Guruwari Jamuda died in Baralagia village in Jharkhand’s West Singbhum district 11 days after she took a dose of a COVID-19 vaccine. The small village is home to about two thousand people predominantly from the Ho Scheduled Tribe. Sixty five-year-old Jamuda, who is also a member of the Ho community, developed a fever soon after she got the shot on 15 April, according to Birendr, her neighbour. The fever did not abate for days. Jamuda’s son took her to the Tata Memorial Hospital in Jamshedpur about 70 kilometres from the village, where she died on 26 April. “She was absolutely fine before taking the vaccine,” Birendr said. “Her son took his mother to a reputed hospital for treatment but could not save her.”
Jamuda’s death is one of many incidents that has deepened existing distrust of the public-health system across Jharkhand’s rural regions and among its Scheduled Tribe communities. The main reasons for this mistrust of public-health facilities and healthcare workers among Adivasi communities are the failures of successive governments to build a strong and responsive heath system. Harsh lockdowns, coercive testing and quarantining measures and delays in aid have deepened that mistrust during the COVID-19 epidemic. News of deaths and illness after COVID-19 vaccinations added to people’s reluctance to seek healthcare from the government.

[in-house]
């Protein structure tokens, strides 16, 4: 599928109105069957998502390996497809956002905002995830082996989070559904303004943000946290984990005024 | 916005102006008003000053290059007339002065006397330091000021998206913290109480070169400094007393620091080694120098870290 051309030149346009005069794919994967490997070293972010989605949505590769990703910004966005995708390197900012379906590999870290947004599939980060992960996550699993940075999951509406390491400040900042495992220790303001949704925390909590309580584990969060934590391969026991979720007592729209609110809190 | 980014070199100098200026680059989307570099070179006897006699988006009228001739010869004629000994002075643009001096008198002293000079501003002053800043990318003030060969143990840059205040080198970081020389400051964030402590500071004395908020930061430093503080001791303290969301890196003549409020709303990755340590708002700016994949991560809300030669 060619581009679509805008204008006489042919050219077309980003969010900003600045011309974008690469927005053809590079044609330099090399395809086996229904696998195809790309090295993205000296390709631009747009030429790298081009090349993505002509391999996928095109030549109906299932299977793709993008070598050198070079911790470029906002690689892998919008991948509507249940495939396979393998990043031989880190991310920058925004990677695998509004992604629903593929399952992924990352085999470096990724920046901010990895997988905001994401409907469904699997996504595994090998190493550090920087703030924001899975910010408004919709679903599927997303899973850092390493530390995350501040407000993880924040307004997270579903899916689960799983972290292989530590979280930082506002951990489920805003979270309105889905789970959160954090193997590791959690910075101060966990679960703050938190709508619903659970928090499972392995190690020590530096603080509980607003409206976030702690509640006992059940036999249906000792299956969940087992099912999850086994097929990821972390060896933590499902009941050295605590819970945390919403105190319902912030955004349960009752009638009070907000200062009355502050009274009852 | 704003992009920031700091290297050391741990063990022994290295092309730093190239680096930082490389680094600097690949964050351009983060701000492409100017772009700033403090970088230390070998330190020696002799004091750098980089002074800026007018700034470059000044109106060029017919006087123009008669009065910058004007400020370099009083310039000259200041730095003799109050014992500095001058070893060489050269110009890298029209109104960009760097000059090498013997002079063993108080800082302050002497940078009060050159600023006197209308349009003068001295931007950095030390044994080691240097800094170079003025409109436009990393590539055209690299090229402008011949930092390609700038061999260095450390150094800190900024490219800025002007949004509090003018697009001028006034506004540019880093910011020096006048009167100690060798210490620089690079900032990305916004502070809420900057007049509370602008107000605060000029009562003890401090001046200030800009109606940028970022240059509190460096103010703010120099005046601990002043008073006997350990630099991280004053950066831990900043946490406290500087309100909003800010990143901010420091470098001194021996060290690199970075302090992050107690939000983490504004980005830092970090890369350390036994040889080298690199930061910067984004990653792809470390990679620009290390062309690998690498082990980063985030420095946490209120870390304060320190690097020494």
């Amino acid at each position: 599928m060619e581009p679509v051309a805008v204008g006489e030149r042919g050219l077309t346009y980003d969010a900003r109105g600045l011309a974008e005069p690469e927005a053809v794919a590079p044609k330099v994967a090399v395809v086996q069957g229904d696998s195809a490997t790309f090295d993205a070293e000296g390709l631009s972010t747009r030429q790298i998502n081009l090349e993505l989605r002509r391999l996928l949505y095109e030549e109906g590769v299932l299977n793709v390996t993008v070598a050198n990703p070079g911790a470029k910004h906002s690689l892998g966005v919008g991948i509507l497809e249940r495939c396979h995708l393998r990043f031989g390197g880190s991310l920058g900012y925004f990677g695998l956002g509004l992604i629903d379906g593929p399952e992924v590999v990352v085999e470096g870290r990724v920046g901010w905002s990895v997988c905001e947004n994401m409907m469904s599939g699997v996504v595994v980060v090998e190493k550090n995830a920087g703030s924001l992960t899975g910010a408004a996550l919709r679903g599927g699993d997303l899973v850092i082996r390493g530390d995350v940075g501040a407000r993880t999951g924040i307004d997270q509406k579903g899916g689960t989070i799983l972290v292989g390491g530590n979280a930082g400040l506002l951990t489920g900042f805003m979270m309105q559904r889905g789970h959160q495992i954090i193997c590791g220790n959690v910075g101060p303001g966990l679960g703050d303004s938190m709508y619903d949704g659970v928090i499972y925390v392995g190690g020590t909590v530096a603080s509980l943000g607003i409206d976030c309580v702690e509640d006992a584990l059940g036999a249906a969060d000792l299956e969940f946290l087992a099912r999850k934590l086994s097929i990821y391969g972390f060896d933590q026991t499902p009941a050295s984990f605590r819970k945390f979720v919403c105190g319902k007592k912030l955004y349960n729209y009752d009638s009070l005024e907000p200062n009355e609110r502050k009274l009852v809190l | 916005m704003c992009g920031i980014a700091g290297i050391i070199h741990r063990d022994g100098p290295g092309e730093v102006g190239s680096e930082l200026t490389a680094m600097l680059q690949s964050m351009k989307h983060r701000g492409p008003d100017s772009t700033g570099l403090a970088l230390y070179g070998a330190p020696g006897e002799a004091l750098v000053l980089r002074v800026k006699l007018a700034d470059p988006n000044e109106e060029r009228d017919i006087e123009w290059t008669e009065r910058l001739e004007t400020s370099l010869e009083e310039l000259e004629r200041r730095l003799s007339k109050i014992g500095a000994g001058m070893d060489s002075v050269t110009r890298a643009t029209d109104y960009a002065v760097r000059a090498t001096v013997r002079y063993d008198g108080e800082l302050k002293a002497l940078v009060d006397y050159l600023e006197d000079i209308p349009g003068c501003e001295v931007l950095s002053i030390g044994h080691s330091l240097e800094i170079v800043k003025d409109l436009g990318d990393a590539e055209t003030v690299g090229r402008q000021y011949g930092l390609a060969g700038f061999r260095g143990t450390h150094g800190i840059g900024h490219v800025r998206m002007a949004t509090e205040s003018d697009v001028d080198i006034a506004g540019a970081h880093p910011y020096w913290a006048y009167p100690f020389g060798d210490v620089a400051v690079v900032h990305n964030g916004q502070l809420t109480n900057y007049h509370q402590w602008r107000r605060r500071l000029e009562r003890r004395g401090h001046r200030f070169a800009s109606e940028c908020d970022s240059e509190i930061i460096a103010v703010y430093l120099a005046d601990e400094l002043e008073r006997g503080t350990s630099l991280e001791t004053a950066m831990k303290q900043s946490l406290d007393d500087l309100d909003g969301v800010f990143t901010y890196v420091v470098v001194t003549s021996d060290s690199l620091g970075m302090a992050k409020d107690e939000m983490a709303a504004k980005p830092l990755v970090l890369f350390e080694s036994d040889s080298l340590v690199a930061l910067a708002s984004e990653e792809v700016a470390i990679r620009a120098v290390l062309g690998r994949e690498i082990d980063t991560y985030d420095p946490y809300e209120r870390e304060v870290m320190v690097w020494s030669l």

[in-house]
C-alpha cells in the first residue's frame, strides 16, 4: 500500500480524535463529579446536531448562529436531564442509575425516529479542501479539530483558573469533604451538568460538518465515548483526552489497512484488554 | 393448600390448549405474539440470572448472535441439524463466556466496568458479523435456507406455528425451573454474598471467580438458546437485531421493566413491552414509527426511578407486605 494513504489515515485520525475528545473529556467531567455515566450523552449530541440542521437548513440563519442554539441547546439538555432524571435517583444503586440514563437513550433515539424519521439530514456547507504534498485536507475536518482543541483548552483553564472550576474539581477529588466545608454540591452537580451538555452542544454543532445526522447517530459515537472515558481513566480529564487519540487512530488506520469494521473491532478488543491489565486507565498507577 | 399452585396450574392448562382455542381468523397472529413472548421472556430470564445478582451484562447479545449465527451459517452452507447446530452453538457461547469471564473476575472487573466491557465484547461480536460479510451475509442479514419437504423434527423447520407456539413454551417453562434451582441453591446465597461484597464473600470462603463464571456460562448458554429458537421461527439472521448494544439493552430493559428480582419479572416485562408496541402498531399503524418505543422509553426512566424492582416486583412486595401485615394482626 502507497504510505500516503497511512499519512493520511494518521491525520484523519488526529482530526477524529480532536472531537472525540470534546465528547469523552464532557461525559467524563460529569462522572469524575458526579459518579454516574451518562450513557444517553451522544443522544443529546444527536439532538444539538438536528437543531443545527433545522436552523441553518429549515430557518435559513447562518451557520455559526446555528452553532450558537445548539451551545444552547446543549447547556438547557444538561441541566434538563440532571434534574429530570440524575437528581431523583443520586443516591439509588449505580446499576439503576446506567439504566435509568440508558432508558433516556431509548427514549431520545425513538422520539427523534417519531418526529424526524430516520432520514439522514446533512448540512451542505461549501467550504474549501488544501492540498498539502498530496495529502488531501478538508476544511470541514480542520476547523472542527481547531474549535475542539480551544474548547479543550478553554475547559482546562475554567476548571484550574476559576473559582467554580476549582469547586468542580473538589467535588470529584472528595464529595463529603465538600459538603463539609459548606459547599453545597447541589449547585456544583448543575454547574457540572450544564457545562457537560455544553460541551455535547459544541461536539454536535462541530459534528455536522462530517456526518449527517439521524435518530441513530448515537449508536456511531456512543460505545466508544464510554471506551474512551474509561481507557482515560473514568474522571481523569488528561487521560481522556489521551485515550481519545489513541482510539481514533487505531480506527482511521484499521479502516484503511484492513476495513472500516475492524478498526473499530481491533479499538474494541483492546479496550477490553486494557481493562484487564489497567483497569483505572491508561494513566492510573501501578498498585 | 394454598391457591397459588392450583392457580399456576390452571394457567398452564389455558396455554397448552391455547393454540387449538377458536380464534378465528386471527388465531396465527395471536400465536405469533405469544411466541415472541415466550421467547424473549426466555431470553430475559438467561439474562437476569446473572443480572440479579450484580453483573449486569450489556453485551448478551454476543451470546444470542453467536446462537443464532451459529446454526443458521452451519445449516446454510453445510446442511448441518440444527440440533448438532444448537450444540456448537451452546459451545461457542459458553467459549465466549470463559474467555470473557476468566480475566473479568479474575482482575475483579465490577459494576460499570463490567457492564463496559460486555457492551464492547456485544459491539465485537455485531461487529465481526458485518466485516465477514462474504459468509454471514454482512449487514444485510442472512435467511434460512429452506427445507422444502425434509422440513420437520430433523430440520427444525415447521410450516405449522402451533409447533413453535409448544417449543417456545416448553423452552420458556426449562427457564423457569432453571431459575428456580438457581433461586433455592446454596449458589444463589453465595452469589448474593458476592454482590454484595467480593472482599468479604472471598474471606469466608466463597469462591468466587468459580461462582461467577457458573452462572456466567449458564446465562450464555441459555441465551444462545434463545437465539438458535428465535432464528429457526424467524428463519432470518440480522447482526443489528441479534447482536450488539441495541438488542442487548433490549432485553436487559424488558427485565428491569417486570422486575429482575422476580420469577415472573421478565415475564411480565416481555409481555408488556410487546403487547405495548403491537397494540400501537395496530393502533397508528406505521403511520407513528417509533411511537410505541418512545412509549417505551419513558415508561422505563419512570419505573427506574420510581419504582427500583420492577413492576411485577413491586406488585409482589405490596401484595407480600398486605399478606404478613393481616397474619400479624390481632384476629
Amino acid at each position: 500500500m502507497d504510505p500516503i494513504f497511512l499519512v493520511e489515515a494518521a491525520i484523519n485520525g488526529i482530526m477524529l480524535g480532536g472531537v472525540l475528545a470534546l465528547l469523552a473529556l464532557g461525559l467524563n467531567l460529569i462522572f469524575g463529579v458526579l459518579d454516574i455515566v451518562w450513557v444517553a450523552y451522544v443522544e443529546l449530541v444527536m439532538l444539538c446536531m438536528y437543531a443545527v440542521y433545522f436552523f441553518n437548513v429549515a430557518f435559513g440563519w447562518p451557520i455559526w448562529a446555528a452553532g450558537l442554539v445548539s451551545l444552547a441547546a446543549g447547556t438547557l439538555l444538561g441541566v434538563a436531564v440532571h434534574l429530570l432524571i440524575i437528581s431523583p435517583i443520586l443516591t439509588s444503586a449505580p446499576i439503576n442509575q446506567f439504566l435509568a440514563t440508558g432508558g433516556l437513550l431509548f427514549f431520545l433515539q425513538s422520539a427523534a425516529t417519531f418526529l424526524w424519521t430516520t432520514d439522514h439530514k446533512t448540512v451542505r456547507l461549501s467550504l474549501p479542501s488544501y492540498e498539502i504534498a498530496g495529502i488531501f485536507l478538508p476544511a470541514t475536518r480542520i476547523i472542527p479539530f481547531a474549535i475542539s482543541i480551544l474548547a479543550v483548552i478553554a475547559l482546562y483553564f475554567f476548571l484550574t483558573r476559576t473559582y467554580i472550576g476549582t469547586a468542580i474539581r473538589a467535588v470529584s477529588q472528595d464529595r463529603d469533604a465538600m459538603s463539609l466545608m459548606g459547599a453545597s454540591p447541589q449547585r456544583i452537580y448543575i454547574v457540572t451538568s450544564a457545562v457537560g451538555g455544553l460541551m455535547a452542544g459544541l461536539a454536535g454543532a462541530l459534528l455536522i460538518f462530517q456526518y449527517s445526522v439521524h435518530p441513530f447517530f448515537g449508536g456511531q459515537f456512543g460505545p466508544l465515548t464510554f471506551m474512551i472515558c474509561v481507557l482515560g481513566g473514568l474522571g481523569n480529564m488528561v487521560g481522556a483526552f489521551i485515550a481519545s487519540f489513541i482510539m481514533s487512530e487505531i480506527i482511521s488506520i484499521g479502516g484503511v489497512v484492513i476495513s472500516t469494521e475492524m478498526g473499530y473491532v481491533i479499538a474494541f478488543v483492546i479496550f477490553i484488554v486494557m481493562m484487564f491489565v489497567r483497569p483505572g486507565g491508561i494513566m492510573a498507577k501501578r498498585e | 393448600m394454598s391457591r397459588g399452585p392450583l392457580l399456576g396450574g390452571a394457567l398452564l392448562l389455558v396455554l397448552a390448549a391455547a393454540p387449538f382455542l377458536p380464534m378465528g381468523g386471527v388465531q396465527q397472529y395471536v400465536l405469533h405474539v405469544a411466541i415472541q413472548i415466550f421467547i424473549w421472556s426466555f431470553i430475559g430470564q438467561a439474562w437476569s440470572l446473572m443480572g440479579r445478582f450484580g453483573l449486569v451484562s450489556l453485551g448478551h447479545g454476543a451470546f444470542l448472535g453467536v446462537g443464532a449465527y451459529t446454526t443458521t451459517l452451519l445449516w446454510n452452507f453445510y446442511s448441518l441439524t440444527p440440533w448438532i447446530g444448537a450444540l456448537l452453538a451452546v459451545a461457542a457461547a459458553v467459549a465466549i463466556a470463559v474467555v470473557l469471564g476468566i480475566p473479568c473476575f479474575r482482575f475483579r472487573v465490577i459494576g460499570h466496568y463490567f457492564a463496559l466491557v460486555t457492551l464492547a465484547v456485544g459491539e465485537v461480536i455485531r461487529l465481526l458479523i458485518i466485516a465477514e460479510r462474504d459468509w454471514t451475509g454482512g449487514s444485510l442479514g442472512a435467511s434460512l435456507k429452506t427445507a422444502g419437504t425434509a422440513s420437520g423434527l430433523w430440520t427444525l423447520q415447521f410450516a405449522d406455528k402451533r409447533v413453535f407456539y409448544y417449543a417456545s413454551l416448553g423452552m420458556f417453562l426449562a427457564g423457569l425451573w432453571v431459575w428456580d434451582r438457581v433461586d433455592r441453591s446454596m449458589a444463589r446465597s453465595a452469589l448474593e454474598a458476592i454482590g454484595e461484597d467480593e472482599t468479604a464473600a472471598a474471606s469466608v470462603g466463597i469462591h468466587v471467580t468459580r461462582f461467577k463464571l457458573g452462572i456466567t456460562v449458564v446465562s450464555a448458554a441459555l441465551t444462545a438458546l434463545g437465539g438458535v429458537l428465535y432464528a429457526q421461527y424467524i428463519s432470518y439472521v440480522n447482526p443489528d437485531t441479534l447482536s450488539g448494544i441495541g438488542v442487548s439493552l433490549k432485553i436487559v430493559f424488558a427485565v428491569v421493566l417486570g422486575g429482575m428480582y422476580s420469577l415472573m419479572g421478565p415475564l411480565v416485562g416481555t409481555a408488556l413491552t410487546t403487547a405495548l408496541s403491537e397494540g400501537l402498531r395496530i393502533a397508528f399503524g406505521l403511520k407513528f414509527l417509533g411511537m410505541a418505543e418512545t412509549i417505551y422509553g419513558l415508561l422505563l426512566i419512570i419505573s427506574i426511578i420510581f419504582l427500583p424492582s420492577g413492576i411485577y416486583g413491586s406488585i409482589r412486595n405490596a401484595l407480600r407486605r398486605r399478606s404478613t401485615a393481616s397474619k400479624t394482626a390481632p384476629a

A 54-year-old Accredited Social Health Activist or ASHA—or “sahiya,” as they are called in Jharkhand—in the Khunti block got her second dose on 28 March. Soon after, she started experiencing fever, acute abdominal pain, appetite loss, weakness and breathing difficulties. “I became so weak that I could not walk 15 steps or hold my documents,” she said, and requested not to be identified. She told me she went to a doctor four days later, who gave her “an injection” for the pain and an inhaler to help with her breathlessness. However, her road to feeling better was long.